Dr. Jerry Holmberg. Dr. Jerry Holmberg of the HHS Office of Public Health and Science made a brief presentation on Oct. 30, 2009 to the DHHS CFS Advisory Committee. He described the existing response systems that address threats to blood safety, such as new and emerging infectious agents like XMRV. The HHS Blood XMRV Scientific Research Working Group will be chaired by a representative of the NIH’s National Heart, Lung and Blood Institute (NHLBI) and will collaborate closely with the agencies in charge of these systems, including the NHLBI’s Retrovirus Epidemiology Donor Study (REDS). REDS was created in 1989 to address risks associated with HIV-1, HIV-2, HTLV-1 and HTLV-2 in the general blood supply.
...
In more recent communications with Dr. Holmberg, he stated that the Blood XMRV Scientific Research Working Group is taking a three-stage approach to its handling of the issues related to XMRV and the possible link to human disease. The immediate focus is to ascertain any risks to the general blood supply that XMRV might pose, but the scientific working group is also addressing validation studies for diagnostic tests and if necessary, potential blood screening tests. If the studies indicate that screening is required for blood products, blood screening tests, must be submitted to and approved by the FDA before they can be marketed. Neither of the tests currently being offered by two commercial labs has been reviewed by the FDA.
more but had to keep under 4kcharacters.

TreeClimbingHound said...

I believe that the American public's faith in the CDC is waning in all areas. Many believe that the constant scares of Swine Flu, Bird Flu, SARS and so on are hyped to get federal funding and to justify their existence.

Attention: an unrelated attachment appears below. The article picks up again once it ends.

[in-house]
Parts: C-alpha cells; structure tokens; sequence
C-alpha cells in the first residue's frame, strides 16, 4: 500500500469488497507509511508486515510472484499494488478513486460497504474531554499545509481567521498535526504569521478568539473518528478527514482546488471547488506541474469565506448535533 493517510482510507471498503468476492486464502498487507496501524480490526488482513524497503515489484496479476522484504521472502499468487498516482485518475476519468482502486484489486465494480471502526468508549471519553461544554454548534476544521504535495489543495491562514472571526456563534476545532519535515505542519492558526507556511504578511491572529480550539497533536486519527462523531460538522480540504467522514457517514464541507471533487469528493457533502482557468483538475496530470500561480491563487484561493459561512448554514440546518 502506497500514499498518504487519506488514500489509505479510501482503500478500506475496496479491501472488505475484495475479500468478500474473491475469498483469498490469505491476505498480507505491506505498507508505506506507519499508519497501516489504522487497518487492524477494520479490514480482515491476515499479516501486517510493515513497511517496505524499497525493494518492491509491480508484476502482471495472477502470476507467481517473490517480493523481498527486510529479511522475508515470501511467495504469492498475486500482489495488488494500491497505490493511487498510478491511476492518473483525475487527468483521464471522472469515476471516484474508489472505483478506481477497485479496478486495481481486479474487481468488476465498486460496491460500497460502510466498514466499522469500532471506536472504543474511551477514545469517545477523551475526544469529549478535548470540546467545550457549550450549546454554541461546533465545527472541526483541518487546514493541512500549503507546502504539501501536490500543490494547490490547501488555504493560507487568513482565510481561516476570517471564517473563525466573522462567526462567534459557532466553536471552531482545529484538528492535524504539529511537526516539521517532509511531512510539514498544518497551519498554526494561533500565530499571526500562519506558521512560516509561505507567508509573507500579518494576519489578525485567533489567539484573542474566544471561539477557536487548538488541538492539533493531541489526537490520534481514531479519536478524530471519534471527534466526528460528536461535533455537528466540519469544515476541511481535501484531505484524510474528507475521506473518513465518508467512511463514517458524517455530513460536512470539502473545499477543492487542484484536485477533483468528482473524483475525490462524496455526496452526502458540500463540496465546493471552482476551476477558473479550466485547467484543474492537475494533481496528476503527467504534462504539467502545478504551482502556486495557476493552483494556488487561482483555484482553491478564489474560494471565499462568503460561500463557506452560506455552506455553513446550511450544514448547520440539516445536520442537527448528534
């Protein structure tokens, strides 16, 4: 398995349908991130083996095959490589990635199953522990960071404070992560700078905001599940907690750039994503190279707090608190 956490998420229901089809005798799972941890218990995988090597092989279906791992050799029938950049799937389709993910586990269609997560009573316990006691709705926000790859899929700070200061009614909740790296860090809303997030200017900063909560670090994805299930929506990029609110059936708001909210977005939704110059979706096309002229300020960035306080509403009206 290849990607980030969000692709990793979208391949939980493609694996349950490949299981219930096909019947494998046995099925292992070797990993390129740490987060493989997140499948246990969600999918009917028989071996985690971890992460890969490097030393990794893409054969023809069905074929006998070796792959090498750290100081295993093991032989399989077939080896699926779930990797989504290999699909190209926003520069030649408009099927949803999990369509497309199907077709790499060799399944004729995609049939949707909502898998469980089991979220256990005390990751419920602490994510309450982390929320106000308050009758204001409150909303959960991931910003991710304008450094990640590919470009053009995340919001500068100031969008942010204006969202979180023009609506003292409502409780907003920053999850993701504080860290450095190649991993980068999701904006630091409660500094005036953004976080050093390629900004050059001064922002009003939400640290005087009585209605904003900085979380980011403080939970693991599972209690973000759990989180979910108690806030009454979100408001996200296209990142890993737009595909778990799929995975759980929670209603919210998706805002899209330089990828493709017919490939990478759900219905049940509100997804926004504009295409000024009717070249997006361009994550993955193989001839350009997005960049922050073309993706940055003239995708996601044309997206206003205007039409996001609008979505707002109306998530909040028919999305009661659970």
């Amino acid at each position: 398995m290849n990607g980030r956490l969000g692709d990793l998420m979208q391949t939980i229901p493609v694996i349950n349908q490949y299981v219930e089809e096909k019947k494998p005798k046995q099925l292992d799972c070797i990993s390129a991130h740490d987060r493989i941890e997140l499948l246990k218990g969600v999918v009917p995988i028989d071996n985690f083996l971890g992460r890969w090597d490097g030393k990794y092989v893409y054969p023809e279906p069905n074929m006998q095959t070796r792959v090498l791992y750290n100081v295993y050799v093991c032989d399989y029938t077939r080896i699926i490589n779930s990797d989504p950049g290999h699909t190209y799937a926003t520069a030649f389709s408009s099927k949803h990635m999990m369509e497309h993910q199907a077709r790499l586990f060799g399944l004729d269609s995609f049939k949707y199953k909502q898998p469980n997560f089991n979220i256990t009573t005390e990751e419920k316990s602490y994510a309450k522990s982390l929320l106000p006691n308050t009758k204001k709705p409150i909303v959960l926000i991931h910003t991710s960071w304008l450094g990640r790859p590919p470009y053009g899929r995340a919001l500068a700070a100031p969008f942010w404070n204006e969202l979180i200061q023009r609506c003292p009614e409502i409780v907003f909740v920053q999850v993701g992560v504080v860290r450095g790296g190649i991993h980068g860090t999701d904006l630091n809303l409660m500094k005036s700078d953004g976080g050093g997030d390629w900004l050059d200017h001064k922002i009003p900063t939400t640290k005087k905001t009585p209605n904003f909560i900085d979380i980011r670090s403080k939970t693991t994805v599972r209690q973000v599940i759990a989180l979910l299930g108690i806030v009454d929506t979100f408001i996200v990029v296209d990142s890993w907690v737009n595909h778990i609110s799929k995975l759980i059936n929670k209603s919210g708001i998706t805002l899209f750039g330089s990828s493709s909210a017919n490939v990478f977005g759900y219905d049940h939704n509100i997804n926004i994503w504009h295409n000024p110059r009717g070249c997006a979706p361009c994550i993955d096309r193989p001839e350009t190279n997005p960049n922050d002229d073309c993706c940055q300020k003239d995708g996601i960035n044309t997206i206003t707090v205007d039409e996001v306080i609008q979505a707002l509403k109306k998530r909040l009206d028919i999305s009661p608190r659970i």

But you are right: some people still do believe some of what comes from the CDC and that is not good for us sick. But again, let's remember that many other labs worldwide are doing the replications and the scare that this virus (and maybe the DeFreitas virus too) are cancer-causing viruses (Prostate cancer) and may well be involved in many more cancers and even diseases. So, with the CANCER word involved people will be scared and will pay attention to the results, etc.
We shall have to see...
Let us hope that these viruses are not in the blood supply. I do not want to see other's live the life I have lived for 15 miserable years. Not even my very worst enemies.

CFS Facts said...

Precisely.

I'm also not a big conspiracy theorist, but some of the conspiracy theories about CFS sound far more plausible than the average conspiracy theory.

The one conspiracy theory that I do buy into is the one espoused by Peterson/Cheney, that the reason FDA won't approve Ampligen is because they won't call CDC liars by approving an anti-viral to treat a disease CDC says is purely psychiatric. Ampligen won't ever be approved for "CFS", but we're hoping that it'll be approved for this new disease called XMRV.